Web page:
Goodrum, Hackling, & Rennie, 2001; Harlen, 1998; Tobin & Fraser, 1988; Yager,

    Hidayat, & Penick, 1988). It is suggested that one way to improve such situations is

    through identifying and describing the behavior of exemplary science teachers

    (e.g. Tobin & Fraser, 1988; Treagust, 1991; Tyler, 2003; Waldrip, Fisher, &

    International Journal of Science Education, 2013

    Vol. 35, No. 14, 24352461, http://dx.doi.org/10.1080/09500693.2011.629375

    Corresponding author: Faculty of Education, The University of Hong Kong, Pokfulam Road,Hong Kong, SAR, Peoples Republic of China. Email: hwyung@hkucc.hku.hk

    # 2013 Taylor & Francis

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  • Dorman, 2009). The descriptions of what such teachers do could provide guidance

    for the design of teacher education programs at both pre-service and in-service

    levels and will, eventually, lead to enhanced learning of science in school.

    With the rise of cognitive psychology in the early 1980s, teacher educators began to

    focus more on the ways in which teachers think rather than the ways they behave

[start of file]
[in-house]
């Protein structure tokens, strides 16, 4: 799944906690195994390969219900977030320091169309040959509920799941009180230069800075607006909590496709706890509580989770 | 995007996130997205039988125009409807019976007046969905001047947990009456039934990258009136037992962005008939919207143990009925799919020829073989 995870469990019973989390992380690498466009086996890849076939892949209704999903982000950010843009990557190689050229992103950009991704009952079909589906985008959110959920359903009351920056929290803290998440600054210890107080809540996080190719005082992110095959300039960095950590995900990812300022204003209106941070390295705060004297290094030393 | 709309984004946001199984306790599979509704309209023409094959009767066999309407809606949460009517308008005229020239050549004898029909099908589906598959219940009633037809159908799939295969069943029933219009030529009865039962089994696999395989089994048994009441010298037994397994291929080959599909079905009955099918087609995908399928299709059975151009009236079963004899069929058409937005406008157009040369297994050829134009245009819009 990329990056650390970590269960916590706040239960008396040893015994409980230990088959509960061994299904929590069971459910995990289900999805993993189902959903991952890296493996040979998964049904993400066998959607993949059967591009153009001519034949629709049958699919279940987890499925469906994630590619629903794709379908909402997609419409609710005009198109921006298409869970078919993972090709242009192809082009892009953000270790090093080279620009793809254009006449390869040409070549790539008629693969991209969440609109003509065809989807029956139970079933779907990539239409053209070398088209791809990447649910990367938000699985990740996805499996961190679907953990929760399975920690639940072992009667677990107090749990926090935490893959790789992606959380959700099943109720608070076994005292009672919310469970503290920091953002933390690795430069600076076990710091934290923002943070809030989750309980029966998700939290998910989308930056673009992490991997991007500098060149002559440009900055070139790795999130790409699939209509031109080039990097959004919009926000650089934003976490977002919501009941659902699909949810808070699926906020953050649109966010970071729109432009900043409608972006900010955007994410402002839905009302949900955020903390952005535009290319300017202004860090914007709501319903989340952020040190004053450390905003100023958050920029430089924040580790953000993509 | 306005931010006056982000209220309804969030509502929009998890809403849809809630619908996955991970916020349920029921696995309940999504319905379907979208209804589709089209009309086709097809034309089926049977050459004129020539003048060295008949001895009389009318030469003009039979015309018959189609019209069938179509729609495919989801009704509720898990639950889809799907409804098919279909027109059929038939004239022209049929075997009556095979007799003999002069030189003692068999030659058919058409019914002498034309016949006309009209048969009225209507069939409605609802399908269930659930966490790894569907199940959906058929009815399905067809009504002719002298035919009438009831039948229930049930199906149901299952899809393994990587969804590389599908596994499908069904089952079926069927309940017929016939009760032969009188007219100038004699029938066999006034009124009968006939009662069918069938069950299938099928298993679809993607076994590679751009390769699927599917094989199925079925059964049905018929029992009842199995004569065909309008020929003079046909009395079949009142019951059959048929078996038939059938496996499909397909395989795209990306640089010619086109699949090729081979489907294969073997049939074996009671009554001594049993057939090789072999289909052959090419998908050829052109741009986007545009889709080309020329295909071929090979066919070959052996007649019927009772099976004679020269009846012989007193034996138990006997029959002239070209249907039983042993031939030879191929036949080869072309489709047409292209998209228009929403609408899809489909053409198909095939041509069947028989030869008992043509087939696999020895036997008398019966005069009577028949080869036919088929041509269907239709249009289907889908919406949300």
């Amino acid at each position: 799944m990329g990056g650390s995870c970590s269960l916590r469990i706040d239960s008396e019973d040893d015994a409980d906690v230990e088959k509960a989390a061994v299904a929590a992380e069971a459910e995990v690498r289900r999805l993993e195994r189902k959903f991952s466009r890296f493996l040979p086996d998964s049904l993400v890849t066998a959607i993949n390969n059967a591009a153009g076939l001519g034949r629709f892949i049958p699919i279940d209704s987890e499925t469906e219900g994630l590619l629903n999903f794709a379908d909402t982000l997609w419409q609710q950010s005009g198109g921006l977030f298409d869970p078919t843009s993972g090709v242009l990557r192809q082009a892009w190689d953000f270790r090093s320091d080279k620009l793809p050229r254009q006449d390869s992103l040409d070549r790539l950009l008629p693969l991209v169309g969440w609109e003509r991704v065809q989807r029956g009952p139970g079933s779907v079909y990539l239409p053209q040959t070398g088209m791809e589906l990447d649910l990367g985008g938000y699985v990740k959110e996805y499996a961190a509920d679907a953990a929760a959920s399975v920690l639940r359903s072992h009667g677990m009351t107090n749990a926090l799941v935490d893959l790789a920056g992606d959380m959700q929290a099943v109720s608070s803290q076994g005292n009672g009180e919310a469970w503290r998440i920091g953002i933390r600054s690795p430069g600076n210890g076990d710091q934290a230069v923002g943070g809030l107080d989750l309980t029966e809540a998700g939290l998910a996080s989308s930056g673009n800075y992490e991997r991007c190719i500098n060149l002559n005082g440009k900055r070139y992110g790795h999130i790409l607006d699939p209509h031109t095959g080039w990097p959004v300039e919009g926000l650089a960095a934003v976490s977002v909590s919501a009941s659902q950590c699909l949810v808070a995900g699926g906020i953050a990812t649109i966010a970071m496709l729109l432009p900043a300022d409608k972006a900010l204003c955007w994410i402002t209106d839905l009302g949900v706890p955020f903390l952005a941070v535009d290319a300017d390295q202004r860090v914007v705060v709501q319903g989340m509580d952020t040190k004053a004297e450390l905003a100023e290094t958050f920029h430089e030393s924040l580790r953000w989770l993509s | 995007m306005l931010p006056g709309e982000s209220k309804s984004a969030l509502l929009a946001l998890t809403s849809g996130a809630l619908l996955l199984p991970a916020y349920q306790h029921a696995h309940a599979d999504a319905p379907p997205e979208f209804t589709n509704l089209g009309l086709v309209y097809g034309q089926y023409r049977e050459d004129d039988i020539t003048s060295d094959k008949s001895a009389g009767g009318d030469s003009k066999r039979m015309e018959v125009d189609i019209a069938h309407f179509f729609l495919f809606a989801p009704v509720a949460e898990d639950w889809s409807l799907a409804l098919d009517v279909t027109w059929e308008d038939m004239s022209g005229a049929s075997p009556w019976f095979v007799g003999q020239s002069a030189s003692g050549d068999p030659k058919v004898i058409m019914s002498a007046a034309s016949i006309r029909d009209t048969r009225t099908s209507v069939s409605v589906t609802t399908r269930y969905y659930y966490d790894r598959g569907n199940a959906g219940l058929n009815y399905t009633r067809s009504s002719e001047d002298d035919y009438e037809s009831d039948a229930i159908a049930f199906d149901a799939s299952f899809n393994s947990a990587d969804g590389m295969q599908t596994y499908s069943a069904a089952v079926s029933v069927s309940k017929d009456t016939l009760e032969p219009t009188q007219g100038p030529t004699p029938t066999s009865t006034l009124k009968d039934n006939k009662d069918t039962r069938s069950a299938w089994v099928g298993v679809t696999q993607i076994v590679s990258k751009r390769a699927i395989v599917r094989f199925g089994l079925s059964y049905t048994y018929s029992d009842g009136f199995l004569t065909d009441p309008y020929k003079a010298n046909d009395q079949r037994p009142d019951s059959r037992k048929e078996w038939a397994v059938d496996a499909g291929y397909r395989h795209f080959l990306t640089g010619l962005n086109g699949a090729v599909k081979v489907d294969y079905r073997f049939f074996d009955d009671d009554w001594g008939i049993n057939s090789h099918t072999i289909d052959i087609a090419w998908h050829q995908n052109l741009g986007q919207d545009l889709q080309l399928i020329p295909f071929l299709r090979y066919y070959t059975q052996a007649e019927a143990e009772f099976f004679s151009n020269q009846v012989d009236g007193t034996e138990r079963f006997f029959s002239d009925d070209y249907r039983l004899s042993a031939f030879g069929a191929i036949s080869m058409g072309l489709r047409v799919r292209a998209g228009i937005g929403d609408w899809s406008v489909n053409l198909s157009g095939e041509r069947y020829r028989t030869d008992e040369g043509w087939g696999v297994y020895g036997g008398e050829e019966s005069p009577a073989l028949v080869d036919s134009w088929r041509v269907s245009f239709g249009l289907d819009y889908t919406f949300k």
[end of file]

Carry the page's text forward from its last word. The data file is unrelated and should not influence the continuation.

(Calderhead, 1996). Research over the last few decades has suggested that teaching

    is a process that involves teachers cognition instead of teachers behaviors alone. In

    their influential review of research on teacher thinking, Clark and Peterson (1986,

    p. 255) suggested that teachers thought processes, theories and beliefs substantially

    influenced and even determined their classroom practices. Indeed, this realization

    has led to increasing interest in studying teacher cognition, in particular, the beliefs

    and conceptions underlying their classroom practices (e.g. Mellado, 1998; Yerrick,

    Parke, & Nugent, 1997; Yung, 2006).

    Early studies in the domain of conceptions of teaching were concerned about teach-

    ing in general (Kember, 1997). More recently, on the premise that there are critical

    features specific to the teaching of particular disciplines, there have been more

    studies of teaching conceptions pertaining to specific disciplines. For instance, in

    science education, it is found that the type and amount of inquiry instruction per-

    formed by teachers in their classrooms are guided by their core conceptions including:

    conceptions of science, their students, effective teaching practices and the purpose of

    education (e.g. Lotter, Harwood, & Bonner, 2007; Luft, Roehrig, & Patterson, 2003;

    Wallace & Kang, 2004).

    However, these and most other studies of conceptions of teaching at school levels

    have been conducted in Western cultural contexts (e.g. Boulton-Lewis, Smith,

    McCrindle, Burnett, & Campbell, 2001; Porlan & del Pozo, 2004) and very few in